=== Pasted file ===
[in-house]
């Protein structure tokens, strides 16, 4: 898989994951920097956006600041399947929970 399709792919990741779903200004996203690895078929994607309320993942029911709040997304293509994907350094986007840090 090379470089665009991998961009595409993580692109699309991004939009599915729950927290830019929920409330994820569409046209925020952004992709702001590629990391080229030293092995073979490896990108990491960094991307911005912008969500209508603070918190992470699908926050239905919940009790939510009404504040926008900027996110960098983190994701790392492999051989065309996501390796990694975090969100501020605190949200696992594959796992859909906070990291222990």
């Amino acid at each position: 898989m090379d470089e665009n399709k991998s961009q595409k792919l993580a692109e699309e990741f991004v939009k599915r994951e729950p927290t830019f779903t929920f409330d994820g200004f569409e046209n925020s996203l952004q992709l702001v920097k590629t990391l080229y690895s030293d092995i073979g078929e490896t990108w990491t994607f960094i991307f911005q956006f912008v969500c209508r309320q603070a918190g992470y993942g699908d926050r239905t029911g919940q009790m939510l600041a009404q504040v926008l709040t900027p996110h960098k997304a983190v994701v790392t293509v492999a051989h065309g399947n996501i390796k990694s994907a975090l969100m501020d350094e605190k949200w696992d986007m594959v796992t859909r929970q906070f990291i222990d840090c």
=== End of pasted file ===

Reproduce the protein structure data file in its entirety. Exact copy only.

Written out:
[in-house]
């Protein structure tokens, strides 16, 4: 898989994951920097956006600041399947929970 399709792919990741779903200004996203690895078929994607309320993942029911709040997304293509994907350094986007840090 090379470089665009991998961009595409993580692109699309991004939009599915729950927290830019929920409330994820569409046209925020952004992709702001590629990391080229030293092995073979490896990108990491960094991307911005912008969500209508603070918190992470699908926050239905919940009790939510009404504040926008900027996110960098983190994701790392492999051989065309996501390796990694975090969100501020605190949200696992594959796992859909906070990291222990």
């Amino acid at each position: 898989m090379d470089e665009n399709k991998s961009q595409k792919l993580a692109e699309e990741f991004v939009k599915r994951e729950p927290t830019f779903t929920f409330d994820g200004f569409e046209n925020s996203l952004q992709l702001v920097k590629t990391l080229y690895s030293d092995i073979g078929e490896t990108w990491t994607f960094i991307f911005q956006f912008v969500c209508r309320q603070a918190g992470y993942g699908d926050r239905t029911g919940q009790m939510l600041a009404q504040v926008l709040t900027p996110h960098k997304a983190v994701v790392t293509v492999a051989h065309g399947n996501i390796k990694s994907a975090l969100m501020d350094e605190k949200w696992d986007m594959v796992t859909r929970q906070f990291i222990d840090c």